When journalists talk about themselves to the public, they all say the same thing as they all walk lockstep with each other.
And it has nothing to do with reality.
That is one of the biggest reasons the profession collapsed: it is too self-absorbed to see anything else because those big egos keep getting in the way.
I have written books about the reality of journalism since 2005, and I worked as a journalist doing so. I was working as a scientist and observer, looking at the dynamics of the newsroom as I studied those in the profession.
It was like watching someone running toward a cliff with a steep drop and missing all the signs, completely convinced that nothing bad would happen to them because they were just that special.
And they fell off the cliff.
They fell off a cliff even when people like me were writing books warning them that there was a cliff that did not have the same rig of ground there to prop them up.
Matt Gurney's goofy commentary is a case in point. It is a rambling and babbling piece of drivel that completely misses the point of what happened:
I am consistently amazed by how many literate, well-read people genuinely have no idea about the economic Armageddon crushing the industry. Maybe it’s because we don’t talk about this publicly outside of dry business reports about ad revenue and debt burdens. Is it out of embarrassment? Privacy? Denial? I couldn’t say. But I’m not always sure the modern journalist’s determination to keep a stiff upper lip is doing us much good in the long run.
Journalists don't talk about their economic woes? Are you serious? You make dire threats about what will happen to democracy in your rags every chance you get as you shameless beg the government to bail you out. You have your little Fear and Pity tours that are thinly disguised as "j-talks" -- and this web site had chronicled the endless whining and temper tantrums journalists have been throwing for months.
Like the Denver Post whose few remaining scribes have been throwing loud and self-pitying fits because they are losing their jobs.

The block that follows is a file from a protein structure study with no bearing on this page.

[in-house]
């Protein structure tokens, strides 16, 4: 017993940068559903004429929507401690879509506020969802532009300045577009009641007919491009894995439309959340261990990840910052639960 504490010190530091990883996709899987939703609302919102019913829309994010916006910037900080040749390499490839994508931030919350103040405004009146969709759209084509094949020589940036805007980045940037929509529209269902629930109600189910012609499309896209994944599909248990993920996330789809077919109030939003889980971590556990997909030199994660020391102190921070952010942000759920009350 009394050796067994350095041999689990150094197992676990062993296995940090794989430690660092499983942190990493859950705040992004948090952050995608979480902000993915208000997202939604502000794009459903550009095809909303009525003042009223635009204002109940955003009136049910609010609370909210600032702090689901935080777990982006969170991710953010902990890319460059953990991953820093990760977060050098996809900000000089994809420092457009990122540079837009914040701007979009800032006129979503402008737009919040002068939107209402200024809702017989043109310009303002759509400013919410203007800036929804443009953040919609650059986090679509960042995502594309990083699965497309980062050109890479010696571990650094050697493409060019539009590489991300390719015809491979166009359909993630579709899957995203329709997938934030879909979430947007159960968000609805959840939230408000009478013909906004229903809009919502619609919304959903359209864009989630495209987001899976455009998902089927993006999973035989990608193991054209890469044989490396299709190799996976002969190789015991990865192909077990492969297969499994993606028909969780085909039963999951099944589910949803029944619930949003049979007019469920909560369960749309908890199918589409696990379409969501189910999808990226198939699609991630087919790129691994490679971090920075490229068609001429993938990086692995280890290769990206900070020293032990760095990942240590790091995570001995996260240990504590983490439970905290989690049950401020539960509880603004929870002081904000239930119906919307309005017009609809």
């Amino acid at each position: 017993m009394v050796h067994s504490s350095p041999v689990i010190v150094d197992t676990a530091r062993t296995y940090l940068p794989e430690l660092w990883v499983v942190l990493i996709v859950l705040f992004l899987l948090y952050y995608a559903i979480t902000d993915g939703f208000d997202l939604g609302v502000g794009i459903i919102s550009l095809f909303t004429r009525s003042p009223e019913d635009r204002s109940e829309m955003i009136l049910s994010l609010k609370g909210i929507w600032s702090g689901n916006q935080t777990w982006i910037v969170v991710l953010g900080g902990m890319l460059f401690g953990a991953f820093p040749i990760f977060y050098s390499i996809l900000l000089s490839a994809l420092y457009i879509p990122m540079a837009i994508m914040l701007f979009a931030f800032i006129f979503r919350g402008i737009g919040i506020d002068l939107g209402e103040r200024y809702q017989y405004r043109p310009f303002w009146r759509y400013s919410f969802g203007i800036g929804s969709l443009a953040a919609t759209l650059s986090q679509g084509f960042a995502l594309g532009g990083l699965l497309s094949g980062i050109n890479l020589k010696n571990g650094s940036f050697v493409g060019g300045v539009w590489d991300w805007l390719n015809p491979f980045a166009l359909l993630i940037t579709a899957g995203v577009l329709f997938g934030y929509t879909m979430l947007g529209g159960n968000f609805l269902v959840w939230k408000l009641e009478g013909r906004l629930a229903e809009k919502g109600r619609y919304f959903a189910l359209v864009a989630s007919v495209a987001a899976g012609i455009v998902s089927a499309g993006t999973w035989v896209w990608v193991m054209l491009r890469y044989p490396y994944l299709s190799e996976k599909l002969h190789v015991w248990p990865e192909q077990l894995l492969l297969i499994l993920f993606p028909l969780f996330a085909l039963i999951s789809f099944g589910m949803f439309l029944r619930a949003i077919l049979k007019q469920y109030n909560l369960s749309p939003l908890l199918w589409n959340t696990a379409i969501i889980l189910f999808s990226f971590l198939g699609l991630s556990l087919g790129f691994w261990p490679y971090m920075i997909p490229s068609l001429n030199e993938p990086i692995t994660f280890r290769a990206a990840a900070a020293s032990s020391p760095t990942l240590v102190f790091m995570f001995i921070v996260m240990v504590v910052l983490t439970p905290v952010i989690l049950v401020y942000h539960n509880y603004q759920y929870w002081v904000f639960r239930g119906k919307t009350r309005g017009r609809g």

You don't talk about it?
It is the only other thing journalists babble about beside Donald Trump rightfully calling the profession fake news.
Journalists are one of the least trusted professions that also happens to be one of the top professions that attract psychopaths.
Do we see how the two are related?
The more journalists talk about themselves, the more people they turn off with their narcissism and the constant dire threats that the world will collapse without journalists. That is the ethics of narcissism: you thump your chest and then make threats to the little people how they need you.
No, they don't.
You are not suffering for your art. You are all hoping this whole Internet thing will just go away, people will dumb down and settle for losing their voices, and all come crawling back to you so you can do the same thing that you have always been doing: shilling skewed opinion as news as you cover the beautiful people hoping to get a patronage appointment.
That is not how one keeps an industry alive and thriving.
It is about questioning every atom of your profession, criticizing it, and them experimenting and improving it.
And that requires shutting up about your boring old war stories, and thinking about something other than yourselves.
If journalists did that even ten years ago, your fortunes wouldn't be in a pine box.
And people like me weren't screaming from the top of our lungs because we wanted a profession to die.
We did it because we wanted it to thrive.
The mortal wounds journalism suffered were self-inflicted.
But that's what happens to people with a selfish mindset: they never see reality because their filters never allow any fact that proves their grandiose theories about their invincibility and superiority wrong....